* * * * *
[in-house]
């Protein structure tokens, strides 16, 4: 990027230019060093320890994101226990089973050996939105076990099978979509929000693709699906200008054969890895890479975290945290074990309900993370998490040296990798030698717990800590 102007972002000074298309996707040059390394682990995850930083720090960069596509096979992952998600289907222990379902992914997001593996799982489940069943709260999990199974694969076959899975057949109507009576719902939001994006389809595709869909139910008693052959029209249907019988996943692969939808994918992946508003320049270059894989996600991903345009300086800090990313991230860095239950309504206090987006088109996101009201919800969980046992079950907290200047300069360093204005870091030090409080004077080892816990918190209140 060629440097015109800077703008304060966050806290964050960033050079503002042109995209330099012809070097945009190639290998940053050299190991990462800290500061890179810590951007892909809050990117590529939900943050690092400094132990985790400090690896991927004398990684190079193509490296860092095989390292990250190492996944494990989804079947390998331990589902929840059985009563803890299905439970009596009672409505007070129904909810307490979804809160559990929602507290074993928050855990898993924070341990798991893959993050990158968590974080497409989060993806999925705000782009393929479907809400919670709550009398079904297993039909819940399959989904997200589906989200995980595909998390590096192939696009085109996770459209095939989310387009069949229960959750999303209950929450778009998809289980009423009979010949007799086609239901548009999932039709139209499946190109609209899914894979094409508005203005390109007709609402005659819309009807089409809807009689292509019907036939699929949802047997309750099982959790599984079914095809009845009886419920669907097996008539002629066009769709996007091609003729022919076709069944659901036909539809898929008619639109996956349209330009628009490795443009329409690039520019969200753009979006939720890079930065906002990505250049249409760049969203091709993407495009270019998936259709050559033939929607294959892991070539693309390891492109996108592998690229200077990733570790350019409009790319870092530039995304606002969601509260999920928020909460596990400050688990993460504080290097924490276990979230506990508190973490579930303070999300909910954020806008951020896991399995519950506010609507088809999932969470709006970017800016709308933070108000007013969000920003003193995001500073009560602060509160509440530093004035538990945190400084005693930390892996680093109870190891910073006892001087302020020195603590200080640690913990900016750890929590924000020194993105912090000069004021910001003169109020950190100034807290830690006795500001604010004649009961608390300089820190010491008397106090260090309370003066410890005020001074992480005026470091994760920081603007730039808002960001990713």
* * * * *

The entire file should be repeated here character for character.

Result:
[in-house]
């Protein structure tokens, strides 16, 4: 990027230019060093320890994101226990089973050996939105076990099978979509929000693709699906200008054969890895890479975290945290074990309900993370998490040296990798030698717990800590 102007972002000074298309996707040059390394682990995850930083720090960069596509096979992952998600289907222990379902992914997001593996799982489940069943709260999990199974694969076959899975057949109507009576719902939001994006389809595709869909139910008693052959029209249907019988996943692969939808994918992946508003320049270059894989996600991903345009300086800090990313991230860095239950309504206090987006088109996101009201919800969980046992079950907290200047300069360093204005870091030090409080004077080892816990918190209140 060629440097015109800077703008304060966050806290964050960033050079503002042109995209330099012809070097945009190639290998940053050299190991990462800290500061890179810590951007892909809050990117590529939900943050690092400094132990985790400090690896991927004398990684190079193509490296860092095989390292990250190492996944494990989804079947390998331990589902929840059985009563803890299905439970009596009672409505007070129904909810307490979804809160559990929602507290074993928050855990898993924070341990798991893959993050990158968590974080497409989060993806999925705000782009393929479907809400919670709550009398079904297993039909819940399959989904997200589906989200995980595909998390590096192939696009085109996770459209095939989310387009069949229960959750999303209950929450778009998809289980009423009979010949007799086609239901548009999932039709139209499946190109609209899914894979094409508005203005390109007709609402005659819309009807089409809807009689292509019907036939699929949802047997309750099982959790599984079914095809009845009886419920669907097996008539002629066009769709996007091609003729022919076709069944659901036909539809898929008619639109996956349209330009628009490795443009329409690039520019969200753009979006939720890079930065906002990505250049249409760049969203091709993407495009270019998936259709050559033939929607294959892991070539693309390891492109996108592998690229200077990733570790350019409009790319870092530039995304606002969601509260999920928020909460596990400050688990993460504080290097924490276990979230506990508190973490579930303070999300909910954020806008951020896991399995519950506010609507088809999932969470709006970017800016709308933070108000007013969000920003003193995001500073009560602060509160509440530093004035538990945190400084005693930390892996680093109870190891910073006892001087302020020195603590200080640690913990900016750890929590924000020194993105912090000069004021910001003169109020950190100034807290830690006795500001604010004649009961608390300089820190010491008397106090260090309370003066410890005020001074992480005026470091994760920081603007730039808002960001990713």